Apparently (according to http://www.enchantedlearning.com/asia/burma/flag/) it's a stalk of rice (seems so obvious now!). It symbolises agriculture, and is set inside a cog wheel (representing industry) with 14 teeth (representing the 14 administrative divisions of Burma). This is surrounded by 14 stars (also representing the 14 administrative divisions of Burma. I guess they wanted to hammer that point home). All of these designs are white (symbolising purity), set within a blue canton (blue represents peace. Ha!) in the top left corner of the main red flag (red representing courage).

 
petipetra
214651.  Fri Sep 28, 2007 1:42 pm Reply with quote

The Dutch news program NOS Journaal have today started calling it Birma again.

 
dadge
386079.  Sun Jul 27, 2008 1:02 pm Reply with quote

suze wrote:

The r at the end [of Myanmar] is spurious by the way.


Quite interestingly, the r is also spurious in "Burma".

http://itre.cis.upenn.edu/~myl/languagelog/archives/005024.html

 
suze
386194.  Sun Jul 27, 2008 3:55 pm Reply with quote

Ah yes, and for the same reason. Although Aung San Suu Kyi's utter objection to the name "Myanmar" seems to have faded in recent years, her movement has been known to suggest "Bama" as its preferred name for the country.

 
smiley_face
387028.  Tue Jul 29, 2008 7:30 am Reply with quote

I went to Burma today (added to Zimbabwe on the list of places I've been to but probably shouldn't have). Was chatting to a couple of Burmese people, and they all seem to call the place "Burma" (though that was in the very south of the country, so I can't really speak for the rest of the place). That said, the stamps in my passport say Myanmar. The language barrier made it a bit of a challenge to really find out quite why this was the case.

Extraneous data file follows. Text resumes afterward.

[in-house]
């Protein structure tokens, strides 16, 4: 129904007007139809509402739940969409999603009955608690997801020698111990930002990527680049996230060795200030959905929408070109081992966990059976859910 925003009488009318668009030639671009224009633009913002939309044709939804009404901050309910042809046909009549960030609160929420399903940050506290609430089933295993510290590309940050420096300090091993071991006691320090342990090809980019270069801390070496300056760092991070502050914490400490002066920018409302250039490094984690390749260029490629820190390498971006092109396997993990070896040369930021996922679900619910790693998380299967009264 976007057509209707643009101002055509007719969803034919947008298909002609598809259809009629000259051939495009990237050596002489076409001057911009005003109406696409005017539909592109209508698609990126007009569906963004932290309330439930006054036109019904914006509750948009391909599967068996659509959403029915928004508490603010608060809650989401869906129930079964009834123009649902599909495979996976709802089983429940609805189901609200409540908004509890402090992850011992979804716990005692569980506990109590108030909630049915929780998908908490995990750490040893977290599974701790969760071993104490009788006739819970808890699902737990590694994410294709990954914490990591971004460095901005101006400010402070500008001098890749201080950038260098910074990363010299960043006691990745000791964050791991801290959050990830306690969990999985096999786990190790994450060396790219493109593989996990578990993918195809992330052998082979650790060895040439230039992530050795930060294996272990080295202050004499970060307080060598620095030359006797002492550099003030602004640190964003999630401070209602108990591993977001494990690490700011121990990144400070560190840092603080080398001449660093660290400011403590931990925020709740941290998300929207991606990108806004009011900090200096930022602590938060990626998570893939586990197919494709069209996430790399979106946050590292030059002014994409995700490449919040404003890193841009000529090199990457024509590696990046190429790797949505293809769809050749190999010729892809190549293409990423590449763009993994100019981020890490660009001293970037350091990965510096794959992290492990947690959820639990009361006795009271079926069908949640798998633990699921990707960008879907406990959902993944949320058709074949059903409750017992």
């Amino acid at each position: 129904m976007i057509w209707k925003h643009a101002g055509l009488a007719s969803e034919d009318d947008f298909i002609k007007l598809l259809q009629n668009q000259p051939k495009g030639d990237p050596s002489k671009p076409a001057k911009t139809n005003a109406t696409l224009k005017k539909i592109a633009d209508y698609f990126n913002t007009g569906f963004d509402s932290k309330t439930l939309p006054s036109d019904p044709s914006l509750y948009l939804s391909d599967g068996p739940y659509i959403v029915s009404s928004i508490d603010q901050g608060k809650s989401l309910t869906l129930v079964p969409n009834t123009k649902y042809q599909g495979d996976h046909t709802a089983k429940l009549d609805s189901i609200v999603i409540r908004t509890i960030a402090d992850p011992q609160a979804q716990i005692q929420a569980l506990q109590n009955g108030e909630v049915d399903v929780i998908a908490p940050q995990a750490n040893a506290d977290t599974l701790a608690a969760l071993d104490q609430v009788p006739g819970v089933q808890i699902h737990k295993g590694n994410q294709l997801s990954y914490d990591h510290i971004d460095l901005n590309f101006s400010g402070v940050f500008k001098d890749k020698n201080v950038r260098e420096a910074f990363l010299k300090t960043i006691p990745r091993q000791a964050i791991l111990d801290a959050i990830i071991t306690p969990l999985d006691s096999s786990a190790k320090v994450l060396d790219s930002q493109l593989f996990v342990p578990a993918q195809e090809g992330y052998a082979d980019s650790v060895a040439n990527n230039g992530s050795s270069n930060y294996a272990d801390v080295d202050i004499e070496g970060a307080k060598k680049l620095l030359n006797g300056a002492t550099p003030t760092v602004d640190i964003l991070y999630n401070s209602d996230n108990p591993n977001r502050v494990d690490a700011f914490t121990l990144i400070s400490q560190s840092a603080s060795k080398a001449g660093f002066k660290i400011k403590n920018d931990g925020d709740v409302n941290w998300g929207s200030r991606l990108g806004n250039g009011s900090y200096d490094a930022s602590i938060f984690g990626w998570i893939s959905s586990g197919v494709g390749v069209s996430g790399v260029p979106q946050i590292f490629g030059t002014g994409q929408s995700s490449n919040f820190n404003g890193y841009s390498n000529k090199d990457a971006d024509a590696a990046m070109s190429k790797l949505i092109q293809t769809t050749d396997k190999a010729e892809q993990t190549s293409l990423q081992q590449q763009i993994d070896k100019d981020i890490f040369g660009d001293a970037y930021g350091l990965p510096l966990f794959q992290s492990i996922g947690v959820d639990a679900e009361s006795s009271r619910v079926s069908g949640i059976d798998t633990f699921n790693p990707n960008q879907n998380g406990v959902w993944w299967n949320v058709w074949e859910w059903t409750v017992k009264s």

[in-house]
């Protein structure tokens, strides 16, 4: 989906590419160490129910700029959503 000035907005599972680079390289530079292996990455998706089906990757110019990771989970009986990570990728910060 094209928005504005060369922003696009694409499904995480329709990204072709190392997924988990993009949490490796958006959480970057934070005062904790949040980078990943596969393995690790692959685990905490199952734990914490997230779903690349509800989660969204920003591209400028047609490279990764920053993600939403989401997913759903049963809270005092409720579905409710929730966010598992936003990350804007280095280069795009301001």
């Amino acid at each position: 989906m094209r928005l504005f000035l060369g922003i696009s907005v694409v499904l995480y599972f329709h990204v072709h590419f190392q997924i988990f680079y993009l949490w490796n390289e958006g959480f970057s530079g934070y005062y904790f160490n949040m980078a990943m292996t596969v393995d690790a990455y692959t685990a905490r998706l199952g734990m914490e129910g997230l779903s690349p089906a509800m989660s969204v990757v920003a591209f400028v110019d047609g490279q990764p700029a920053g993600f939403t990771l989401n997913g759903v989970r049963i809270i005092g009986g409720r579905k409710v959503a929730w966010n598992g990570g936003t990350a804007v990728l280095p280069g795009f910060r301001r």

Troux
1057135.  Tue Feb 18, 2014 11:37 pm Reply with quote

I think we'll need to call it Myanmar if we want to squeeze anything into an upcoming QI episode.

dr.bob wrote:
Wikipedia join the UN in calling it Myanmar:
http://en.wikipedia.org/wiki/Burma

I've spent the last few days squinting at low-res mobile phone pictures on the news and trying to figure out what on earth that thing is in the top left corner of their flag. It looked like some kind of insect to me, albeit one with four legs.

Apparently (according to http://www.enchantedlearning.com/asia/burma/flag/) it's a stalk of rice (seems so obvious now!). It symbolises agriculture, and is set inside a cog wheel (representing industry) with 14 teeth (representing the 14 administrative divisions of Burma). This is surrounded by 14 stars (also representing the 14 administrative divisions of Burma. I guess they wanted to hammer that point home). All of these designs are white (symbolising purity), set within a blue canton (blue represents peace. Ha!) in the top left corner of the main red flag (red representing courage).

I was scratching my head at this post, as they changed the flag in 2010 to what is basically the Lithuanian flag with a great big star sticker in the middle. However, from 1752-1885, under the Konbaung Dynasty, they boasted one of the coolest flags in human history:



I watched a documentary on Burma not too long ago (They Call it Myanmar), which was a disquieting exposť on a civilization subdued by a paranoid dictatorship and fatalistically pacified by its own religiously peaceful disposition, as well as a total lack of education. It's one of the most culturally isolated countries in the world, with less than 1% of the population having internet access. QI fact: it is the only country to abandon the traditions of metric and imperial measurement, creating its own units of measurement.